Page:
Royal Australian and New Zealand College of Ophthalmologists (RANZCO) Fellow Dr Chameen Samarawickrama has been announced as one of the ABC and University of New South Wales’ Top Five Young Scientists of the Year.
Dr Samarawickrama is a dedicated ophthalmologist, delivering high quality care for his patients at both Westmead Hospital and Liverpool Hospitals in Sydney. His commitment to ensuring patients have access to the best possible care is demonstrated through his work teaching the next generation of doctors, and as a senior lecturer at both the University of Sydney and the University of New South Wales. Dr Samarawickrama is also an avid promoter of the role of research in delivering better care and better outcomes for patients and he sits on the Board of the Ophthalmic Research Institute of Australia (ORIA). Dr Samarawickrama is an active and committed member of RANZCO and is Chair of RANZCO’s Younger Fellows’ Advisory Group.
Dr Samarawickrama is an excellent choice for this honour, given his dedication to ophthalmology, ophthalmic science and patient care
RANZCO President, A/Prof Heather Mack has congratulated Dr Samarawickrama on being recognised as one of the ABC and UNSW Top Five Young Scientists of the Year.
“Dr Samarawickrama is an excellent choice for this honour, given his dedication to ophthalmology, ophthalmic science and patient care. As a young ophthalmologist he has already demonstrated his commitment to his field and his patients. He advocates strongly for the role that research plays in bringing new and innovative treatments to patients, helping to save their sight and improve their lives,” she said.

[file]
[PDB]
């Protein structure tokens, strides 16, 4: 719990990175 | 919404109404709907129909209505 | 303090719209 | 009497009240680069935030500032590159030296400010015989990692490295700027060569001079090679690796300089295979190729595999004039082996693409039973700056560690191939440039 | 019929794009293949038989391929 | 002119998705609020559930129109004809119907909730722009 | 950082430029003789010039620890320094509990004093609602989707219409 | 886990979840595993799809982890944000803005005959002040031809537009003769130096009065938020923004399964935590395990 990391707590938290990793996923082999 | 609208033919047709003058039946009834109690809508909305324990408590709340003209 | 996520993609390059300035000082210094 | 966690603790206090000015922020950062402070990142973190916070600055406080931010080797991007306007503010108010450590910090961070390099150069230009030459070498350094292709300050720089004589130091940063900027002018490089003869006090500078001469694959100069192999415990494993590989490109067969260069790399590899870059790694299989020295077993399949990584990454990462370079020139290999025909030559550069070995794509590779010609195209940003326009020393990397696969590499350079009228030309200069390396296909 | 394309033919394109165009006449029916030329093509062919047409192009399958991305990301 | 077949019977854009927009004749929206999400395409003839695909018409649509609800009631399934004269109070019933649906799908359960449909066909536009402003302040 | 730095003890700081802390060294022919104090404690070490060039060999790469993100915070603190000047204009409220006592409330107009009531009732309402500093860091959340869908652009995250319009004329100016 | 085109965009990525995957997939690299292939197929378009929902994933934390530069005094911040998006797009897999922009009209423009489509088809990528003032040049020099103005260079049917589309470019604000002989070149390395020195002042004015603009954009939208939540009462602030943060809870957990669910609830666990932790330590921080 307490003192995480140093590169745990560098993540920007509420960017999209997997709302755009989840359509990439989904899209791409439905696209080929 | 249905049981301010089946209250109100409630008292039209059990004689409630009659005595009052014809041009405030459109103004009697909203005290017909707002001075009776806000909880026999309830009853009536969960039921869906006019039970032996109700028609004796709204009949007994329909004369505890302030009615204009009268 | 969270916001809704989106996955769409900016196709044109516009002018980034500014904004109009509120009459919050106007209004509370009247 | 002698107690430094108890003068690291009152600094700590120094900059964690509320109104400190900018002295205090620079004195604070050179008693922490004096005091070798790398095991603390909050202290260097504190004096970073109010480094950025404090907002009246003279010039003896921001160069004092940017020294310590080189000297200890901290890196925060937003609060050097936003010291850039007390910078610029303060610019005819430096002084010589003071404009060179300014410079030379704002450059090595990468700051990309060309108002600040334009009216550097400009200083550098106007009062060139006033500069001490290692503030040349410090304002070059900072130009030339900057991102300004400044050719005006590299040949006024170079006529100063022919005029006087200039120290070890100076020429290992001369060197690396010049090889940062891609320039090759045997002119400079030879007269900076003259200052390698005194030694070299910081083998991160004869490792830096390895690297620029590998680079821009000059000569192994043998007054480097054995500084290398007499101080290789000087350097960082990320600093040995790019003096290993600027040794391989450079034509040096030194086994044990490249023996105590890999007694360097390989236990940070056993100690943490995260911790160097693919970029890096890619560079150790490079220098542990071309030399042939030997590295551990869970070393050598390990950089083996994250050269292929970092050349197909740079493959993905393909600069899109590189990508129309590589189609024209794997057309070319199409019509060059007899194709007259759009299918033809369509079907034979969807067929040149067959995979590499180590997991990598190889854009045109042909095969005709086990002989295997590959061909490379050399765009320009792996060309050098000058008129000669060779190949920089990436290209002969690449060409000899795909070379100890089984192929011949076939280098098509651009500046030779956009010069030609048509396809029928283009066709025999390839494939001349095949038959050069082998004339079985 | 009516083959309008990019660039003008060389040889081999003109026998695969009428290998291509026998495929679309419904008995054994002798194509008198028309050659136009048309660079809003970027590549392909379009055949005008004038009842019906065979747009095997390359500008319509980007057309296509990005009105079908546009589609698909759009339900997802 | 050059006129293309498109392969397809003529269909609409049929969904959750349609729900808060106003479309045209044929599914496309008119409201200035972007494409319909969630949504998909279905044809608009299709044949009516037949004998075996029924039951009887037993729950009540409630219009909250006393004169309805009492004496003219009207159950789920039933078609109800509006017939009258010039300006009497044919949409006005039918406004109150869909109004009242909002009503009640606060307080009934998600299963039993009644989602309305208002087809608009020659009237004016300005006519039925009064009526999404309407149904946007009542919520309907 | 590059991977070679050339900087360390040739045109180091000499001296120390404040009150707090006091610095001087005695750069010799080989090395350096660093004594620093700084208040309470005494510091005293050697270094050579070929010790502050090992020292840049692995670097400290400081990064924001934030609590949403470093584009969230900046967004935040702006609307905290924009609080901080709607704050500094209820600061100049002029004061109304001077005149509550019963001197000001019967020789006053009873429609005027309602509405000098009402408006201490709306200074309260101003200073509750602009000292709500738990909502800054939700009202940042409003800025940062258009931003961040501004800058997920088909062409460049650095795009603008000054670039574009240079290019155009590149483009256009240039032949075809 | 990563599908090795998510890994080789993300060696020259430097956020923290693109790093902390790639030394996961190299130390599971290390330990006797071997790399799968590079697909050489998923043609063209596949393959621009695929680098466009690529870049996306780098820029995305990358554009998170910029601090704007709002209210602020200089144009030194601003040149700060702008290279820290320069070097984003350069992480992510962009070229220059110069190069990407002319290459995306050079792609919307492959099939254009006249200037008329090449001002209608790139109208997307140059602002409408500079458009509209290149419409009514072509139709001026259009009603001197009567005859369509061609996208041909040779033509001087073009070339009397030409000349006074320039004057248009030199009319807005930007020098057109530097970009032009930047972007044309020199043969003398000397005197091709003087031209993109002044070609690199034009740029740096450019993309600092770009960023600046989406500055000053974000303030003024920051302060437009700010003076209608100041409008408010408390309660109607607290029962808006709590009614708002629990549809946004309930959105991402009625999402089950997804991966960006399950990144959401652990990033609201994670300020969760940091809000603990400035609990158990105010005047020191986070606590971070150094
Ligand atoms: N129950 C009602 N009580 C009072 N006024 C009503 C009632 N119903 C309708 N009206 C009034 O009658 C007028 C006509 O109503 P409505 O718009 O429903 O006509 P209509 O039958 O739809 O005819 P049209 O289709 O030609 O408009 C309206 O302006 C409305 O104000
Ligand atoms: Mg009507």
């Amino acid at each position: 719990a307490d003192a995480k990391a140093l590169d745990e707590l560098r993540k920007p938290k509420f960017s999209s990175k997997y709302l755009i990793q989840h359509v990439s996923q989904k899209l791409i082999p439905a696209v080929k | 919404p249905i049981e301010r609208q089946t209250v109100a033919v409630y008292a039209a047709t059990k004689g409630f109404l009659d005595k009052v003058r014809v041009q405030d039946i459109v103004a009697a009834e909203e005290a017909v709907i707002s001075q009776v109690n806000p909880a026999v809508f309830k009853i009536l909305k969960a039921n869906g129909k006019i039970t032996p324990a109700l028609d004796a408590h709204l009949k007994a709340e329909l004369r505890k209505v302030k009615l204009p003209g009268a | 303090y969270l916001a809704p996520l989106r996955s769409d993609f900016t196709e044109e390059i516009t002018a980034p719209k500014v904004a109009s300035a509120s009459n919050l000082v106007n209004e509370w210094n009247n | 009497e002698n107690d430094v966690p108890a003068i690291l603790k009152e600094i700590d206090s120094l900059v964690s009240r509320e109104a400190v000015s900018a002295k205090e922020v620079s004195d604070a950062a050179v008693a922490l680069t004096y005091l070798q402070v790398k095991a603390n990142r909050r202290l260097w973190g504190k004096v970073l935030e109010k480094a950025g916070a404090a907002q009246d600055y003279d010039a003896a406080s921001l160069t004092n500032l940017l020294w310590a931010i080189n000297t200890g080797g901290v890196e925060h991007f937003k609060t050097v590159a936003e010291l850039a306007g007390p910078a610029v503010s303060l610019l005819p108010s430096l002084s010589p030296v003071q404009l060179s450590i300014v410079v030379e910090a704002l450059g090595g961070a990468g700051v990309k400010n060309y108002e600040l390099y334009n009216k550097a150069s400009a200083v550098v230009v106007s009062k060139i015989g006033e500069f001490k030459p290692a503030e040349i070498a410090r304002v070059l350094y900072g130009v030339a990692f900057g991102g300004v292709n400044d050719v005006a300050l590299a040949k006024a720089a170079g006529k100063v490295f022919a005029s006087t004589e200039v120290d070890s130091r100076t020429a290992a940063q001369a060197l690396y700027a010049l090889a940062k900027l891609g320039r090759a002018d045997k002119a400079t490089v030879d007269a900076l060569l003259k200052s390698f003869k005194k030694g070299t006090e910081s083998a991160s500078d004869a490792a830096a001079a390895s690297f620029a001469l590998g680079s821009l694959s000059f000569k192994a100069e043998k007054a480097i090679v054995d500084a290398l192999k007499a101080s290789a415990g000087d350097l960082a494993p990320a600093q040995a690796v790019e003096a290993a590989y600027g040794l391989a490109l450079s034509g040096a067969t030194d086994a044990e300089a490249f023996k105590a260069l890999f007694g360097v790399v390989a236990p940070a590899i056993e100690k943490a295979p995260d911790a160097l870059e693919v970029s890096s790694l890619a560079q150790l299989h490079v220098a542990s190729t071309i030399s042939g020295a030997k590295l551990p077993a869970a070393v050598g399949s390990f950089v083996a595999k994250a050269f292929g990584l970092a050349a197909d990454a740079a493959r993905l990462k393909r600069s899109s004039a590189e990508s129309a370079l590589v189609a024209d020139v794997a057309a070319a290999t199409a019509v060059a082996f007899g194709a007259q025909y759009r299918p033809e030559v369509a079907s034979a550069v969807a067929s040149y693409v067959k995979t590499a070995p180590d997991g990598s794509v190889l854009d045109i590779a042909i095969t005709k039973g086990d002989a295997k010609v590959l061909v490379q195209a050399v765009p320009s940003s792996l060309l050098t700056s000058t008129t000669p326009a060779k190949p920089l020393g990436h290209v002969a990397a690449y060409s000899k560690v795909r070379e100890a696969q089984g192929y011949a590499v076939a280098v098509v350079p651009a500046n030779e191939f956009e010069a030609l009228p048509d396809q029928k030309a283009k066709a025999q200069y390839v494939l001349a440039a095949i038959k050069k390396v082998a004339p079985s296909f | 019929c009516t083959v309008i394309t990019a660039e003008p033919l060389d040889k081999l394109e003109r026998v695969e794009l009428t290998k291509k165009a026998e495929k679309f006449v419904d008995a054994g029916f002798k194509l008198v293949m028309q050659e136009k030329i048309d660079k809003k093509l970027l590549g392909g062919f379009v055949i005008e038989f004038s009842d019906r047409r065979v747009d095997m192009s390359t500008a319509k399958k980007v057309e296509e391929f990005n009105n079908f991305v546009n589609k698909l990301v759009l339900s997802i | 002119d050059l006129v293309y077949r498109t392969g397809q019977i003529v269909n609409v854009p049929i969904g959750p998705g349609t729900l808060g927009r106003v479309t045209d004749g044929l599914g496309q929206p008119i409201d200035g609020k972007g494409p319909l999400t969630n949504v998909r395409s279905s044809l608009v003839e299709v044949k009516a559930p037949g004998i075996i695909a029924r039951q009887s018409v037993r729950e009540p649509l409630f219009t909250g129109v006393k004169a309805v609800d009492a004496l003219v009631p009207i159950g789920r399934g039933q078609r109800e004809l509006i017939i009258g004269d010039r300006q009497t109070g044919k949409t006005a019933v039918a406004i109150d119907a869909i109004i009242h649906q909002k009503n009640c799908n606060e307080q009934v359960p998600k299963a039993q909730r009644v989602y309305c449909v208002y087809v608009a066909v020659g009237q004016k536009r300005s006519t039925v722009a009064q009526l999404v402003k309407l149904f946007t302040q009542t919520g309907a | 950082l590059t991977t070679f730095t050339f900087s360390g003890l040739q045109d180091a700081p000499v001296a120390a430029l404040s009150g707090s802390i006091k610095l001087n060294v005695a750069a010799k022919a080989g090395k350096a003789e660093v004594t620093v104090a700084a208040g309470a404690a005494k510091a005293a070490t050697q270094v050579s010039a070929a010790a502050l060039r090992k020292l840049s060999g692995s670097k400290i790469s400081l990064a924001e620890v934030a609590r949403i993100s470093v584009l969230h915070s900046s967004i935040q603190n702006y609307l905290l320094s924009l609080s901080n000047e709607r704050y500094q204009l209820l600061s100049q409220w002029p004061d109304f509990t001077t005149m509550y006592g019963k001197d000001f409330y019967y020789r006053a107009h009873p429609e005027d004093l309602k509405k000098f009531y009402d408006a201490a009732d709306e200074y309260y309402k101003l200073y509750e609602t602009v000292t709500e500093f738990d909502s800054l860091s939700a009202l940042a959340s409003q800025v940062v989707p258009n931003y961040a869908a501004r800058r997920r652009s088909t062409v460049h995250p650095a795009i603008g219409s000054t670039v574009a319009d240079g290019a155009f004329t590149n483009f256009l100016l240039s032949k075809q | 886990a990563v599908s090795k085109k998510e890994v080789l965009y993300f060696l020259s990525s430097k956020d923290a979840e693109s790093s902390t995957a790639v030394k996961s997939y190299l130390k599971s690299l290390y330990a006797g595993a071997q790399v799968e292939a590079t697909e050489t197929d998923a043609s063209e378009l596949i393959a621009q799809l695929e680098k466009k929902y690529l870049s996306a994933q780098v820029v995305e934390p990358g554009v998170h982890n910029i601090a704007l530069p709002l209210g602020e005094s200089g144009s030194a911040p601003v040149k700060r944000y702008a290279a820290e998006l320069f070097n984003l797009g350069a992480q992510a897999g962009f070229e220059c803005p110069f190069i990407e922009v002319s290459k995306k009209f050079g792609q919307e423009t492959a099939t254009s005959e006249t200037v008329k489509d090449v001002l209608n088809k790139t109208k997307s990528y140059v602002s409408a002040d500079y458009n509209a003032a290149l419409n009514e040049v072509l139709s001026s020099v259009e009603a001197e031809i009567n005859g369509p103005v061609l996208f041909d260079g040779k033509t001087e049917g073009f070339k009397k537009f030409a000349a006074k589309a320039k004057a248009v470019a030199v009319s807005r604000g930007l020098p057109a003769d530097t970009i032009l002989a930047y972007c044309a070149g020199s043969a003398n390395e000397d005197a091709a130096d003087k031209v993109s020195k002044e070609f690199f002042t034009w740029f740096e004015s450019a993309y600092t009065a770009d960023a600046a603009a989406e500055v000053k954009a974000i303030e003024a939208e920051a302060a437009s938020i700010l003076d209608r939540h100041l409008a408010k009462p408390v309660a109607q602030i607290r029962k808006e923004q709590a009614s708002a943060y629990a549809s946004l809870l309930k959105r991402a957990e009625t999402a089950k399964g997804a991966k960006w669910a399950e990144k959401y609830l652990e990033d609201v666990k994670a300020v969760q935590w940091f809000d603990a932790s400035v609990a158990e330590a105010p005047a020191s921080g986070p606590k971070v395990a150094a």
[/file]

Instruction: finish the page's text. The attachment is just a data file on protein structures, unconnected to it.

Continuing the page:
Dr Chameen Samarawickrama said he was honoured to have been recognised.
“I am particularly honoured to be included alongside such dedicated and visionary young scientists as Drs Hannah Kirk, Alex Russell, Dominique Tanner and Lila Landowski. I believe that science is the bedrock of excellent patient care and the future of medical innovation, while scientific communication is essential to help patients understand their diseases and the treatments available to them. In ophthalmology this means being better able to help people to keep their sight, their wellbeing and, often, their independence,” he said.